The rise to power of Cardinal Richelieu was reflected in the dramatic change of Huguenot fortunes in New France. Prior to Richelieu’s time the Huguenot traders had worked cooperatively and harmoniously with Catholic associates such as Champlain. Now in 1625, a year after Richelieu came to power in France, the first members of the Jesuits arrived in Quebec to begin a persistent campaign against Huguenot presence and influence. As militant champions of Catholicism the Jesuits were implacable enemies of Protestantism in general and the Huguenots in particular. No sooner had they arrived in Quebec but they were hard at work stirring up enmity towards the Huguenots. With the support of their Order in France and sympathy of Richelieu they mounted an effective lobby against the Huguenots of New France at the Royal Court in Paris. As early as 1627 they scored their first” victory” in securing the revocation of the trade privileges of the Huguenot De Caen Company in New France.Richelieu promptly awarded the charter to the exclusively Catholic “Company of One Hundred Associates”. Such “de facto” exclusion of Huguenot trading rights in New France anticipated by some sixty years the “de jure” revocation of the Edict of Nantes by Louis XIV in 1685.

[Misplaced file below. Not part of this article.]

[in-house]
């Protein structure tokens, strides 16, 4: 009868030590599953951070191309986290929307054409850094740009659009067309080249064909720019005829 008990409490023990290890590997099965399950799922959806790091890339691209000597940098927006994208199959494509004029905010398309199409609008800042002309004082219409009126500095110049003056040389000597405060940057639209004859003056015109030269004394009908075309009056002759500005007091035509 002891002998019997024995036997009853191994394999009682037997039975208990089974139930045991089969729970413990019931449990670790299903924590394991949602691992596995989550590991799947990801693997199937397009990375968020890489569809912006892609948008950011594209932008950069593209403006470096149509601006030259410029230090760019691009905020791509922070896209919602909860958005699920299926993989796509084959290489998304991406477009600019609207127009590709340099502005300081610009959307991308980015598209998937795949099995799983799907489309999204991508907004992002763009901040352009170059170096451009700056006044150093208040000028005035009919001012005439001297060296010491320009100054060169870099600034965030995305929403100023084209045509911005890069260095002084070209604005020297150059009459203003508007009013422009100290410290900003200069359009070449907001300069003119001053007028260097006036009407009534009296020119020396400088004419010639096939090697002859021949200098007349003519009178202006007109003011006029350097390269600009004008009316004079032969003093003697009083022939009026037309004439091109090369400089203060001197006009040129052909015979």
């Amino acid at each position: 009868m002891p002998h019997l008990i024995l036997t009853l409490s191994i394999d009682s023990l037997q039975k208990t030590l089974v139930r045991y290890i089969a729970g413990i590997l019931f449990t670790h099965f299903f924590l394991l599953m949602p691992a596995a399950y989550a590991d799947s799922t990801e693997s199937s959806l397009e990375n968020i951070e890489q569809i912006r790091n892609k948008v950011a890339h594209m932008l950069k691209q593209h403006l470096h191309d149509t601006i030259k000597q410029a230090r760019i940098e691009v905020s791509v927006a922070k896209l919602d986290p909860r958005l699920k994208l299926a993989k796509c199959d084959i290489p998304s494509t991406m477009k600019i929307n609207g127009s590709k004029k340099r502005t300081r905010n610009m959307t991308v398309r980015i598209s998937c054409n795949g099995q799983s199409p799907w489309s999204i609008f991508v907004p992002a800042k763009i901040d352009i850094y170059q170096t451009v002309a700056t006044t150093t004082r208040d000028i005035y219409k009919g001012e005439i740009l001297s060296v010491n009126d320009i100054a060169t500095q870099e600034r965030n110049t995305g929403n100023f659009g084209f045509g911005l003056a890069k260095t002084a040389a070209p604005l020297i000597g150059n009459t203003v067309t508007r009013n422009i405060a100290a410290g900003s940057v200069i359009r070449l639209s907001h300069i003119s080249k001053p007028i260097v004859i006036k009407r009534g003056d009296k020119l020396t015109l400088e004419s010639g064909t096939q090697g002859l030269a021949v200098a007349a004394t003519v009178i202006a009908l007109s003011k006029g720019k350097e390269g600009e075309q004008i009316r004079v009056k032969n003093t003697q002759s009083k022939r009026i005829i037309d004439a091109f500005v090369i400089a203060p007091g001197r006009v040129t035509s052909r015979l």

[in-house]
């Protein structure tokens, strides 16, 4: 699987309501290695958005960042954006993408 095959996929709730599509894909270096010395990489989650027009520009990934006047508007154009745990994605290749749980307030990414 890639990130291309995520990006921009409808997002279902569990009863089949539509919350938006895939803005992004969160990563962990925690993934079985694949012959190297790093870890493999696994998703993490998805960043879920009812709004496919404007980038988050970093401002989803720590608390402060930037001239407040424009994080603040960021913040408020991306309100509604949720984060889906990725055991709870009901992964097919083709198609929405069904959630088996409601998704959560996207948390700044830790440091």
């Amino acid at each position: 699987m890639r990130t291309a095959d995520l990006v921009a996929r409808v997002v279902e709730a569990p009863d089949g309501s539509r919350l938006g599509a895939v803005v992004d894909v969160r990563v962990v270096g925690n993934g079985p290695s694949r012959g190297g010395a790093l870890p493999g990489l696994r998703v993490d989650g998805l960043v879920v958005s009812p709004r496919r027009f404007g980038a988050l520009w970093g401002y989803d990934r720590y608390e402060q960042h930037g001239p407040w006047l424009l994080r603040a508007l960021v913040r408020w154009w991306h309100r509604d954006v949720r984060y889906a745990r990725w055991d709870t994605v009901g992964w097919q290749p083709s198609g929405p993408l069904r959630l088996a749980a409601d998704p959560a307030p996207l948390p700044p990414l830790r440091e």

In the adversary situation created in New France by the Jesuits and Richelieu the Huguenots were not without significant resources and power to retaliate. As established international traders, the Huguenots could enlist support from other nations, such as England, in the face of persecution and commercial loss. Charles I of England was sympathetic and supportive of the Huguenot cause. The merchants of Dieppe and other seaports along the English Channel, both English and French, helped the Kirke brothers to mount expeditions under English aegis to harass the maritime supply lines of the Company of One Hundred Associates and capture their posts in New France. An account of this actions is given I the pages that follow.